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KEDOSHIM 5782

One of the very well-known commandments that appears in this week's reading of the Torah is the injunction not to place a stumbling block in front of someone who cannot see. Interestingly enough, Rashi in commenting upon and in explaining this commandment, does not treat it literally. The Torah does not deal with people who are so evil as to purposely and knowingly place a stumbling block...

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Weekly Parsha
by
Rabbi Berel Wein

Achrei Mos

The death of the two sons of Aaron remain one of the great mysteries that the Torah presents to us. The Talmud and Midrash have advanced several ideas as to why such a tragedy occurred and it may seem to a certain extent it was self-inflicted. The reasons for their failures are listed - they had drunk too much wine, they never intended to marry and father a family and they wanted their elders to...

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Weekly Parsha
by
Rabbi Berel Wein

PESACH 5782

It has been a long and cold and rainy winter here in Jerusalem. Because it is a leap year. Spring in the Jewish calendar has been delayed almost until the beginning of April. Nevertheless, it has arrived with each warming season and flowering greenery. The holidays of the Jewish calendar undoubtedly were meant to be celebrated here in Israel, where the climate matches the mood of the individual...

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Weekly Parsha
by
Rabbi Berel Wein

METZORAH 5782

This week's Torah portion remains one of the most mysterious and supernatural demonstrations of the laws of Judaism, which appears anywhere else in the holy books. We are not aware of the specific nature of the disease that is described. Leprosy is certainly not the correct translation or identification of this disease called Tzoraat in the Torah. The cause for the disease, however, is alluded to...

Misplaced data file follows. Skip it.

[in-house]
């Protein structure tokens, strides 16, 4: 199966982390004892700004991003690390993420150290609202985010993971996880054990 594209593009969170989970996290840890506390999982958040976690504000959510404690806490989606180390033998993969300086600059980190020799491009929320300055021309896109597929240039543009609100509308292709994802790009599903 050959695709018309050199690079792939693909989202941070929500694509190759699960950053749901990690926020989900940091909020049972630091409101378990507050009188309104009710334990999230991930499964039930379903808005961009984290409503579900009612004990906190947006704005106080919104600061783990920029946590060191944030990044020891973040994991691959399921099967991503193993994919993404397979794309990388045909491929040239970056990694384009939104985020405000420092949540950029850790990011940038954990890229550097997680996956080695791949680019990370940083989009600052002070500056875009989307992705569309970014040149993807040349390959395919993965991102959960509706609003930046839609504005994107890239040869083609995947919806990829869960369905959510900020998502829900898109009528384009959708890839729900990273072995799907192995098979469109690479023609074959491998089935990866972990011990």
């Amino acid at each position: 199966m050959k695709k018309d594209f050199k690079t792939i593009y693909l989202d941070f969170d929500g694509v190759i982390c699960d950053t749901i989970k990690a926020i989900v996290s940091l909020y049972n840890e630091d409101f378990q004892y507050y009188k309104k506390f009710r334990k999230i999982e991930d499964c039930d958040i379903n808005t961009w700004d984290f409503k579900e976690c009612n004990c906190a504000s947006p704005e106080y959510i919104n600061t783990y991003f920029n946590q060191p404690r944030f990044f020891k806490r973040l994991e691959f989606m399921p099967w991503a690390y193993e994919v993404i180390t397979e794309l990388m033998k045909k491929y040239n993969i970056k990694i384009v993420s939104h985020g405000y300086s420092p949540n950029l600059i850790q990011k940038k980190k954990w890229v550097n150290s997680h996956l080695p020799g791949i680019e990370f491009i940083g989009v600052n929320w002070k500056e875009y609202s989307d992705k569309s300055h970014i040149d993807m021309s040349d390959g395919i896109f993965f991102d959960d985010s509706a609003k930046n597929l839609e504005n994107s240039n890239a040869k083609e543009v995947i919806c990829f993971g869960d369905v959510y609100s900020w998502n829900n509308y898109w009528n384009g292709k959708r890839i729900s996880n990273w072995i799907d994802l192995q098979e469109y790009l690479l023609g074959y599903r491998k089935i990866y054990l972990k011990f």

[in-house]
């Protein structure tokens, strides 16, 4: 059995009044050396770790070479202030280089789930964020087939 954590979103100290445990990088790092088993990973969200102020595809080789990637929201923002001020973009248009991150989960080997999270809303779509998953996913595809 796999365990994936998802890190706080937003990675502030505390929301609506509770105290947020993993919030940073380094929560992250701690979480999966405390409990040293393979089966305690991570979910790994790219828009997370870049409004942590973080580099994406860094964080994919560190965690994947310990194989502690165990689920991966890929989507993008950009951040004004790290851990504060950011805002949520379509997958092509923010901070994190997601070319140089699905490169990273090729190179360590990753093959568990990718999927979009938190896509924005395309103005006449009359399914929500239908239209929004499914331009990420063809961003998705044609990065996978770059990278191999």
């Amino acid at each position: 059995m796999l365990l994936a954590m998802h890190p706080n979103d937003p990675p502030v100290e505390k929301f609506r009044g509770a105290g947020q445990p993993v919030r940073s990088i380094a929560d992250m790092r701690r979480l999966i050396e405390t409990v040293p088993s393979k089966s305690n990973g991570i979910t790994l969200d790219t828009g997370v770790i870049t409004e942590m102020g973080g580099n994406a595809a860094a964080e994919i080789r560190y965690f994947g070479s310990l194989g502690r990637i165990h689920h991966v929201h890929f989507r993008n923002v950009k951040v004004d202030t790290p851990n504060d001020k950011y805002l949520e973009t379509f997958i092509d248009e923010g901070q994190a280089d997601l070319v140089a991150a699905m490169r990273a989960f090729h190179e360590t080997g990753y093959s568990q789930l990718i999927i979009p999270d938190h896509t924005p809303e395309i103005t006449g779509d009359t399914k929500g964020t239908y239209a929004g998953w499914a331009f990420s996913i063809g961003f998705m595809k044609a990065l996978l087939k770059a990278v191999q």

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Weekly Parsha
by
Rabbi Berel Wein

TAZRIA 5782

In this week's Torah reading, we are informed, almost in passing, of the commandment regarding circumcision of male children at the age of eight days. This commandment, which has existed forever in Jewish life, is the symbol of the covenant with our father Abraham between the Lord of Israel and the people of Israel and is one of the core rituals of Judaism. The circumcision ceremony itself is...

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Weekly Parsha
by
Rabbi Berel Wein

SHMINI 5782

All living creatures that exist in our world require nutrition to be able to survive. Human beings, being the most sophisticated of all creatures on this planet, are especially concerned with the food that they eat. Most human beings know that they eat to survive, but there are many, especially in Western society today, that survive to be able to eat. The variety of foods, recipes and menus...

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Weekly Parsha
by
Rabbi Berel Wein

TZAV 5782

The Torah reading of this week concerns itself with the tasks of the Priests in the Temple, regarding the sacrifices which were the centerpiece of the entire Temple service. The instructions that are given to the Priests are exact and detailed. In fact, the Hebrew word "tzav" which appears at the beginning of the reading and is where the Parsha gets its name, indicates a command. The strength...

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Weekly Parsha
by
Rabbi Berel Wein

VAYIKRA 5782

One of the categories of sacrifices that are described in this week's Torah reading describes the offerings that are meant to bring about forgiveness for sins that one committed inadvertently. The Torah details for us how the sacrifice was to be brought, and what its effects regarding forgiveness from Heaven would then occur. Even though we live in a time when such animal sacrifices are not...

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Weekly Parsha
by
Rabbi Berel Wein

Pikudei 5782

The basic lesson in this week's Torah reading is accountability. God demands from Moshe and the others who formulated and created the Tabernacle in the desert, to account for all the material that was donated by the Jewish people for that purpose. The last piece of silver that was donated had to be accounted for, but Moshe was distressed that he could not account for 1000 measures of the silver....

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Weekly Parsha
by
Faigie Gilbert

VAYAKHEL 5782

Rashi points out that the opening portion of this week’s Torah reading was transmitted by Moshe to the entire Jewish people in public, when they were all gathered. These laws of the Sabbath that represent one of the core pillars of Judaism – the observance of the Sabbath day as a day of rest and spirituality – were communicated to everyone in a public venue. No one was obligated to hear it...

Posted in:
Weekly Parsha
by
Faigie Gilbert